Hier finden Sie wissenschaftliche Publikationen aus den Fraunhofer-Instituten.

Validation of a distinct psoriatic arthritis risk variant at IL23R

: Budu-Aggrey, A.; Bowes, J.; Loehr, S.; Uebe, S.; Zervou, M.I.; Helliwell, P.; Ryan, A.W.; Kane, D.; Korendowych, E.; Giardina, E.; Packham, J.; McManus, R.; FitzGerald, O.; McHugh, N.; Behrens, F.; Burkhardt, H.; Huffmeier, U.; Ho, P.; Martin, J.; Castaneda, S.; Goulielmos, G.; Reis, A.; Barton, A.


Rheumatology 55 (2016), Supplement 1, Abstract 219, S.i150-i151
ISSN: 1462-0324
ISSN: 1462-0332
British Society for Rheumatology, British Health Professionals in Rheumatology and the British Society for Paediatric and Adolescent Rheumatology (Annual Meeting Rheumatology) <2016, Glasgow>
Fraunhofer IME ()

Background: PsA is an inflammatory arthritis that is associated with psoriasis and is estimated to present in ∼14% of psoriasis patients in the UK. PsA is a complex disease that is influenced by both genetic and environmental factors. Genetic studies have aided the discovery of PsA risk loci, the majority of which also confer a risk for psoriasis. We have recently reported evidence of specific loci that confer a risk for PsA and not psoriasis, including a variant at IL23R that was also found to be independent of a psoriasis variant reported at the same locus.
Methods: In this study we attempted to identify additional PsA-specific risk variants by genotyping 32 single nucleotide polymorphisms (SNPs), which included those found to have nominal significance in our recent Immunochip study (P < 1.0 × 10−4). These were analysed in 914 PsA cases and 6945 controls from the UK, Crete, Spain and Germany, which were independent from those genotyped as part of the Immunochip study. Genotyping was performed using the Life Technologies QuantStudio genotyping platform and association testing was carried out using PLINK. Genotype data were also available from the psoriasis WTCCC2 study (excluding known PsA, n = 1784). Multinomial logistic regression was carried out in Stata to compare effect estimates in PsA and psoriasis using PsA Immunochip data (n = 1962). A direct comparison of PsA and psoriasis genotypes was also performed.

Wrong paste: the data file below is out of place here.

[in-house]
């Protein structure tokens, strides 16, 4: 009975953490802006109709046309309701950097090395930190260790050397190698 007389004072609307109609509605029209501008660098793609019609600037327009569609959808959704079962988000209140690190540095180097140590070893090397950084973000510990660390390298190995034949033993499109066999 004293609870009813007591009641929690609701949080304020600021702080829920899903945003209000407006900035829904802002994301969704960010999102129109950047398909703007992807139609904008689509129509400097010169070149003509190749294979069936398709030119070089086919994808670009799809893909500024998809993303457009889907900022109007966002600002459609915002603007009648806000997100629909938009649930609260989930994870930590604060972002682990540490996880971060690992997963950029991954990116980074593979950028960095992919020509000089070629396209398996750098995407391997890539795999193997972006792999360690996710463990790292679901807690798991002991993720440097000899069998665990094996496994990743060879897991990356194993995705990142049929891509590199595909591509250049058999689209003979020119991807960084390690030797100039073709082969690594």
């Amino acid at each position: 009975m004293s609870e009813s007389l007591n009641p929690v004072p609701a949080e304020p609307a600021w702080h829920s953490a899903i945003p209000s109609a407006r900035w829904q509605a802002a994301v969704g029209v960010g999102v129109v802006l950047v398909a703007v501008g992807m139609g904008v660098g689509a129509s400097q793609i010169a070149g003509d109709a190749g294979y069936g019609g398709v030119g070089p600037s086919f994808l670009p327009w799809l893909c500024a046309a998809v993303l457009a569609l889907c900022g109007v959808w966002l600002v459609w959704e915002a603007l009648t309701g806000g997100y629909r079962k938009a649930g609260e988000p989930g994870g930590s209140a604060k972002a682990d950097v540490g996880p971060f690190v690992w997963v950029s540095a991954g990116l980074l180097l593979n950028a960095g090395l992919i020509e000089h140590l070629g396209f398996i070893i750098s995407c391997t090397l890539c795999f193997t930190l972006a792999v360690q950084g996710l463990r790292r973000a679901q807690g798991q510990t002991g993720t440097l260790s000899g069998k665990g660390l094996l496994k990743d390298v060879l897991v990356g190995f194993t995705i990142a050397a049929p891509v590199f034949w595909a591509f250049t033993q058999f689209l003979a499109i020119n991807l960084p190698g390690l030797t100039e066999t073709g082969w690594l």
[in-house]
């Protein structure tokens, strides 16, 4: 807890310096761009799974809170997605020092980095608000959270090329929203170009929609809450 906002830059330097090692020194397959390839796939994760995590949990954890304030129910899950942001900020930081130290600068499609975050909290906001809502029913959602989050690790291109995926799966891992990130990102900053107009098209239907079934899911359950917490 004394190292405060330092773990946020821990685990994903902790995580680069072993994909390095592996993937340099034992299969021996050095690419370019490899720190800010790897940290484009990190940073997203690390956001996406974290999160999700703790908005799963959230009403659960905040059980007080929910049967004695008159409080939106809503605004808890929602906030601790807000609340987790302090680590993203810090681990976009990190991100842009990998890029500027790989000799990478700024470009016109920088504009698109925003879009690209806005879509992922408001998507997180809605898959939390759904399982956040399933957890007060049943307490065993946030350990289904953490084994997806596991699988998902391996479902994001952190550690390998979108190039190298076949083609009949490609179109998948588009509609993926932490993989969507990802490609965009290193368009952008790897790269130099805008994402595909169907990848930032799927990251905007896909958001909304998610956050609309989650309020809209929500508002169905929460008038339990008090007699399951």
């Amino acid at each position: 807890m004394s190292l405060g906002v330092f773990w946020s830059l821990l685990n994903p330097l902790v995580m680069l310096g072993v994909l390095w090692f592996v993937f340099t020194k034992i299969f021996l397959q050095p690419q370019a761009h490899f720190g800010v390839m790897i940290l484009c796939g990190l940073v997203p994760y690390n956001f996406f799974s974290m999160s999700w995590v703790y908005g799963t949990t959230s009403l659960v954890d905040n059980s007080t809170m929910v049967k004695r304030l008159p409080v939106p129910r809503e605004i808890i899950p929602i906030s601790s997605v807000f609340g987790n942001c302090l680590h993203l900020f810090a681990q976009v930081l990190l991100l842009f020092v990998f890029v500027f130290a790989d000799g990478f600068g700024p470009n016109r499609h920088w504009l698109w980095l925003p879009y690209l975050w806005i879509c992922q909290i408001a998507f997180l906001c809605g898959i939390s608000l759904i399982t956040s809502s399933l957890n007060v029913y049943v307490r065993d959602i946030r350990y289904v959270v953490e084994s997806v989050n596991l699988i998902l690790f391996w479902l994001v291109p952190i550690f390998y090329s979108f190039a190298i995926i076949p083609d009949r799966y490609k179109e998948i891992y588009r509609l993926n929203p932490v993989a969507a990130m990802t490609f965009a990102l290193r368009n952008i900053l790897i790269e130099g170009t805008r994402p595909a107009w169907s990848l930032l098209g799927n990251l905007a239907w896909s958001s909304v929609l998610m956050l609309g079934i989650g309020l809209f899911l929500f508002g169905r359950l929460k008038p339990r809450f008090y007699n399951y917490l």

Results: We found a significant association for the SNP rs12044149 mapping to IL23R (P = 4.03 × 10−6). A weak association was found with the psoriasis risk variant rs9988642, which has been reported at the same locus (P = 0.04). The association with rs12044149 remained significant when conditioning upon rs9988642 (Pcond = 4.86 × 10−6). Likewise, rs9988642 remained significantly associated with psoriasis when conditioning upon rs12044149 (P = 1.0 × 10−7 vs Pcond 1.63 × 10−5), indicating that they represent independent effects. Effect estimates for rs12044149 were significantly different between PsA and psoriasis (P = 2.0 × 10−3). When genotypes for rs12044149 were directly compared between PsA and psoriasis, the risk allele was significantly increased in PsA (P = 1.91 × 10−3, odds ratio = 1.2).
Conclusion: For the first time we have been able to successfully validate a PsA-specific (associated with PsA but not psoriasis) risk variant at the IL23R locus in an independent cohort, confirming rs12044149 to be independent of rs9988642 (r2 = 0.01). This now gives a total of four PsA-specific associations that have been identified. Such variants could potentially provide markers to identify psoriasis patients who are prone to developing PsA. IL-23 is a target for the psoriasis drug ustekinumab, which has also shown efficacy in PsA during clinical trials. Therefore it would be interesting to explore the role of disease-specific risk variants in treatment response.
Disclosure statement: The authors have declared no conflicts of interest.